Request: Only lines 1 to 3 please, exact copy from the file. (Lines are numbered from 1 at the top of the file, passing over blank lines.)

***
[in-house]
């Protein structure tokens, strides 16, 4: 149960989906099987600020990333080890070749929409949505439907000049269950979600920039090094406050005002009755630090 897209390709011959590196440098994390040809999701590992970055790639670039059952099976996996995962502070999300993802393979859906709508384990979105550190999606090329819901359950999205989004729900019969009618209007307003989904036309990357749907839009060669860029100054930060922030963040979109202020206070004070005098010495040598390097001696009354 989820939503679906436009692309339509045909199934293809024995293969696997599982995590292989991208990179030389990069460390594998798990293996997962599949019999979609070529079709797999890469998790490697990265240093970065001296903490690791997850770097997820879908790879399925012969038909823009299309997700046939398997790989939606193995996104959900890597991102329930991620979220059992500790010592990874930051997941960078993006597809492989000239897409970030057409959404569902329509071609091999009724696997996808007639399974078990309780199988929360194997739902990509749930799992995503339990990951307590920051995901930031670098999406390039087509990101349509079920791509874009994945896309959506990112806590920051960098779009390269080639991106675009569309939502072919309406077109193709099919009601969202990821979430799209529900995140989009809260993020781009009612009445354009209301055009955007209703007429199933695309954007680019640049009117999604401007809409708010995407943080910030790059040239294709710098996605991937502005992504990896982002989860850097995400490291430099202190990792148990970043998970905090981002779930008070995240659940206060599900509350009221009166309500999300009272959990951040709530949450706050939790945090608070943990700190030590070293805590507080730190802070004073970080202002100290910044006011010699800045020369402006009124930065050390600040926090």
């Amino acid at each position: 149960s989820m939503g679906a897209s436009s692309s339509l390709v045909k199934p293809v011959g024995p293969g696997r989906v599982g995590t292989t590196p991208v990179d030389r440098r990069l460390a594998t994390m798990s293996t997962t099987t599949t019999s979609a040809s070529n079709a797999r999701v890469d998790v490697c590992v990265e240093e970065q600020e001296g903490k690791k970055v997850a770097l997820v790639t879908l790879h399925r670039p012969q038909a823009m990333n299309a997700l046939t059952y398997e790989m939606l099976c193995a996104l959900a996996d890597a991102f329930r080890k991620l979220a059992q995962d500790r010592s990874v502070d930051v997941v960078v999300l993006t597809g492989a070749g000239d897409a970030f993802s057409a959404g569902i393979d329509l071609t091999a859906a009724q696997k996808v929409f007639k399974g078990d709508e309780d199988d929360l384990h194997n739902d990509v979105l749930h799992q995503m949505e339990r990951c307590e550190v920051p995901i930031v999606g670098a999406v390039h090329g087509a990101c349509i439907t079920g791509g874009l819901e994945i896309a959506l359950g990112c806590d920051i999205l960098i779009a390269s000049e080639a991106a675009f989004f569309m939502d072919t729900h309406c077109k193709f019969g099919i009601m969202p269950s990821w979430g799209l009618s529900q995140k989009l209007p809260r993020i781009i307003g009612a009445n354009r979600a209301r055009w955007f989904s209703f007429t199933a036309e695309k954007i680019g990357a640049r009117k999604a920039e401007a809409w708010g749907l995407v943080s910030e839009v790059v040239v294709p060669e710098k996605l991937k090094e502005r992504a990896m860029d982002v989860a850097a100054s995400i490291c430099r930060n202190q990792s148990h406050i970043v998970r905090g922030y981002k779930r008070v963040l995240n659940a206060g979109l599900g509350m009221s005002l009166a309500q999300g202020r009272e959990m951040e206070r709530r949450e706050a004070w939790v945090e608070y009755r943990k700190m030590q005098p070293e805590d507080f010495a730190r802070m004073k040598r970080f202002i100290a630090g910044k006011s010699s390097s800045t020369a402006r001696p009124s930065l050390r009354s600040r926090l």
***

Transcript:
[in-house]
């Protein structure tokens, strides 16, 4: 149960989906099987600020990333080890070749929409949505439907000049269950979600920039090094406050005002009755630090 897209390709011959590196440098994390040809999701590992970055790639670039059952099976996996995962502070999300993802393979859906709508384990979105550190999606090329819901359950999205989004729900019969009618209007307003989904036309990357749907839009060669860029100054930060922030963040979109202020206070004070005098010495040598390097001696009354 989820939503679906436009692309339509045909199934293809024995293969696997599982995590292989991208990179030389990069460390594998798990293996997962599949019999979609070529079709797999890469998790490697990265240093970065001296903490690791997850770097997820879908790879399925012969038909823009299309997700046939398997790989939606193995996104959900890597991102329930991620979220059992500790010592990874930051997941960078993006597809492989000239897409970030057409959404569902329509071609091999009724696997996808007639399974078990309780199988929360194997739902990509749930799992995503339990990951307590920051995901930031670098999406390039087509990101349509079920791509874009994945896309959506990112806590920051960098779009390269080639991106675009569309939502072919309406077109193709099919009601969202990821979430799209529900995140989009809260993020781009009612009445354009209301055009955007209703007429199933695309954007680019640049009117999604401007809409708010995407943080910030790059040239294709710098996605991937502005992504990896982002989860850097995400490291430099202190990792148990970043998970905090981002779930008070995240659940206060599900509350009221009166309500999300009272959990951040709530949450706050939790945090608070943990700190030590070293805590507080730190802070004073970080202002100290910044006011010699800045020369402006009124930065050390600040926090």
């Amino acid at each position: 149960s989820m939503g679906a897209s436009s692309s339509l390709v045909k199934p293809v011959g024995p293969g696997r989906v599982g995590t292989t590196p991208v990179d030389r440098r990069l460390a594998t994390m798990s293996t997962t099987t599949t019999s979609a040809s070529n079709a797999r999701v890469d998790v490697c590992v990265e240093e970065q600020e001296g903490k690791k970055v997850a770097l997820v790639t879908l790879h399925r670039p012969q038909a823009m990333n299309a997700l046939t059952y398997e790989m939606l099976c193995a996104l959900a996996d890597a991102f329930r080890k991620l979220a059992q995962d500790r010592s990874v502070d930051v997941v960078v999300l993006t597809g492989a070749g000239d897409a970030f993802s057409a959404g569902i393979d329509l071609t091999a859906a009724q696997k996808v929409f007639k399974g078990d709508e309780d199988d929360l384990h194997n739902d990509v979105l749930h799992q995503m949505e339990r990951c307590e550190v920051p995901i930031v999606g670098a999406v390039h090329g087509a990101c349509i439907t079920g791509g874009l819901e994945i896309a959506l359950g990112c806590d920051i999205l960098i779009a390269s000049e080639a991106a675009f989004f569309m939502d072919t729900h309406c077109k193709f019969g099919i009601m969202p269950s990821w979430g799209l009618s529900q995140k989009l209007p809260r993020i781009i307003g009612a009445n354009r979600a209301r055009w955007f989904s209703f007429t199933a036309e695309k954007i680019g990357a640049r009117k999604a920039e401007a809409w708010g749907l995407v943080s910030e839009v790059v040239v294709p060669e710098k996605l991937k090094e502005r992504a990896m860029d982002v989860a850097a100054s995400i490291c430099r930060n202190q990792s148990h406050i970043v998970r905090g922030y981002k779930r008070v963040l995240n659940a206060g979109l599900g509350m009221s005002l009166a309500q999300g202020r009272e959990m951040e206070r709530r949450e706050a004070w939790v945090e608070y009755r943990k700190m030590q005098p070293e805590d507080f010495a730190r802070m004073k040598r970080f202002i100290a630090g910044k006011s010699s390097s800045t020369a402006r001696p009124s930065l050390r009354s600040r926090l």